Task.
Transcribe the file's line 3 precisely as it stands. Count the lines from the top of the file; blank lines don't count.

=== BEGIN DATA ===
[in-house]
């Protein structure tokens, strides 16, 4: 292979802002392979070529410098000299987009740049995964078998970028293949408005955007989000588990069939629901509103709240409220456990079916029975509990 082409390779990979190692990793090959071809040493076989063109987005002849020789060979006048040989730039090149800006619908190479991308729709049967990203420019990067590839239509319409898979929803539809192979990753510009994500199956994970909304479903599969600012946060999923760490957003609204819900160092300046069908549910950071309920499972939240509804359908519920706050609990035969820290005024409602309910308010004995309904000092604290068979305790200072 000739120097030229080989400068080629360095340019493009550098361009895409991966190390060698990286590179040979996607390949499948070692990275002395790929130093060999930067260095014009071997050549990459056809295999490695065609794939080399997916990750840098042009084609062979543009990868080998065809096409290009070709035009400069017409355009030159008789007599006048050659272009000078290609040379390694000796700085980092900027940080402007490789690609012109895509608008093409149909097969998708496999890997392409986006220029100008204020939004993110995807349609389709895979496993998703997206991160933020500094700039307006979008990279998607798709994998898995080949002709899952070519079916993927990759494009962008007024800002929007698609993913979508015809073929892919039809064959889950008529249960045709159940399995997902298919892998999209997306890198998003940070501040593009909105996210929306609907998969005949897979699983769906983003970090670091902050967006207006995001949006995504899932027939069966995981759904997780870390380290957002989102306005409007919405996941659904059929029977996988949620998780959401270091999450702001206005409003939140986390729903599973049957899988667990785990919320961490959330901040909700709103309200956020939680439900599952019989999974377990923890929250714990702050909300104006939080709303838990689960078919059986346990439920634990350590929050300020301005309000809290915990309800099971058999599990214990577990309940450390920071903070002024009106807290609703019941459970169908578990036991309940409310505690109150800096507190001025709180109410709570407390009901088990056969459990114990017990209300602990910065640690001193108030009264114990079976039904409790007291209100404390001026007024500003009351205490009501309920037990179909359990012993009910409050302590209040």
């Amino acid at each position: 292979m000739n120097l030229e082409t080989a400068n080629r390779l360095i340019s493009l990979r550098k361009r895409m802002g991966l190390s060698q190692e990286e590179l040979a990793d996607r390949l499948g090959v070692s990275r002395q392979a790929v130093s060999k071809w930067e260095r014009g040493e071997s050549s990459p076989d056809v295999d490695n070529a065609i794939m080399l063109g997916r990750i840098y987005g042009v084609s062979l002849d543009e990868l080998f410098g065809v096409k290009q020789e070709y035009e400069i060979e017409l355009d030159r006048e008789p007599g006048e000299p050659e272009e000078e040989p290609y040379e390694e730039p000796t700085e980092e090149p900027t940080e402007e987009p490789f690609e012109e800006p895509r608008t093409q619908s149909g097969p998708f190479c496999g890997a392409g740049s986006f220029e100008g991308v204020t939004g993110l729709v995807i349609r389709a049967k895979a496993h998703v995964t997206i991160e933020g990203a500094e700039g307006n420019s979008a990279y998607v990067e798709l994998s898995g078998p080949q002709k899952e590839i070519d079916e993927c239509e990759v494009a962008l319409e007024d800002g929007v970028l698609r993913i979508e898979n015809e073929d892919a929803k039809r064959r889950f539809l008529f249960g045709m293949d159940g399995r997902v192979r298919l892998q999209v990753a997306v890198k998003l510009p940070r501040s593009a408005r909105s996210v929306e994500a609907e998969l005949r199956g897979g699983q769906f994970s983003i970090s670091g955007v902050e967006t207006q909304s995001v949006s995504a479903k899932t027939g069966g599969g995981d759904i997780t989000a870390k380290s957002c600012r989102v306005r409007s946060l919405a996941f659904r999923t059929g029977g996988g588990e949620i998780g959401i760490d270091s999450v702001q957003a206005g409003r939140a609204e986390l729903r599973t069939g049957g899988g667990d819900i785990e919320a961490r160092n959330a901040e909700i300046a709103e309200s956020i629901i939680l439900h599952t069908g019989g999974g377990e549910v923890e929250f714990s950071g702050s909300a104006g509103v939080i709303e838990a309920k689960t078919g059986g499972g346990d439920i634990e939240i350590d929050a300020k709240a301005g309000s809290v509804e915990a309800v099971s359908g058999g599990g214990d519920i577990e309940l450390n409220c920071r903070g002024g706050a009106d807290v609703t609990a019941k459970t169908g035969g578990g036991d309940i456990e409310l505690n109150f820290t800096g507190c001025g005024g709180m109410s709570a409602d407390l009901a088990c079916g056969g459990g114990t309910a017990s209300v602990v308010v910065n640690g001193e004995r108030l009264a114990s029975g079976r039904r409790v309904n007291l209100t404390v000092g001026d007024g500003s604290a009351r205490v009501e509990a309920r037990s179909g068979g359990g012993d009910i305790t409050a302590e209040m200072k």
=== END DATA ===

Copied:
């Amino acid at each position: 292979m000739n120097l030229e082409t080989a400068n080629r390779l360095i340019s493009l990979r550098k361009r895409m802002g991966l190390s060698q190692e990286e590179l040979a990793d996607r390949l499948g090959v070692s990275r002395q392979a790929v130093s060999k071809w930067e260095r014009g040493e071997s050549s990459p076989d056809v295999d490695n070529a065609i794939m080399l063109g997916r990750i840098y987005g042009v084609s062979l002849d543009e990868l080998f410098g065809v096409k290009q020789e070709y035009e400069i060979e017409l355009d030159r006048e008789p007599g006048e000299p050659e272009e000078e040989p290609y040379e390694e730039p000796t700085e980092e090149p900027t940080e402007e987009p490789f690609e012109e800006p895509r608008t093409q619908s149909g097969p998708f190479c496999g890997a392409g740049s986006f220029e100008g991308v204020t939004g993110l729709v995807i349609r389709a049967k895979a496993h998703v995964t997206i991160e933020g990203a500094e700039g307006n420019s979008a990279y998607v990067e798709l994998s898995g078998p080949q002709k899952e590839i070519d079916e993927c239509e990759v494009a962008l319409e007024d800002g929007v970028l698609r993913i979508e898979n015809e073929d892919a929803k039809r064959r889950f539809l008529f249960g045709m293949d159940g399995r997902v192979r298919l892998q999209v990753a997306v890198k998003l510009p940070r501040s593009a408005r909105s996210v929306e994500a609907e998969l005949r199956g897979g699983q769906f994970s983003i970090s670091g955007v902050e967006t207006q909304s995001v949006s995504a479903k899932t027939g069966g599969g995981d759904i997780t989000a870390k380290s957002c600012r989102v306005r409007s946060l919405a996941f659904r999923t059929g029977g996988g588990e949620i998780g959401i760490d270091s999450v702001q957003a206005g409003r939140a609204e986390l729903r599973t069939g049957g899988g667990d819900i785990e919320a961490r160092n959330a901040e909700i300046a709103e309200s956020i629901i939680l439900h599952t069908g019989g999974g377990e549910v923890e929250f714990s950071g702050s909300a104006g509103v939080i709303e838990a309920k689960t078919g059986g499972g346990d439920i634990e939240i350590d929050a300020k709240a301005g309000s809290v509804e915990a309800v099971s359908g058999g599990g214990d519920i577990e309940l450390n409220c920071r903070g002024g706050a009106d807290v609703t609990a019941k459970t169908g035969g578990g036991d309940i456990e409310l505690n109150f820290t800096g507190c001025g005024g709180m109410s709570a409602d407390l009901a088990c079916g056969g459990g114990t309910a017990s209300v602990v308010v910065n640690g001193e004995r108030l009264a114990s029975g079976r039904r409790v309904n007291l209100t404390v000092g001026d007024g500003s604290a009351r205490v009501e509990a309920r037990s179909g068979g359990g012993d009910i305790t409050a302590e209040m200072k």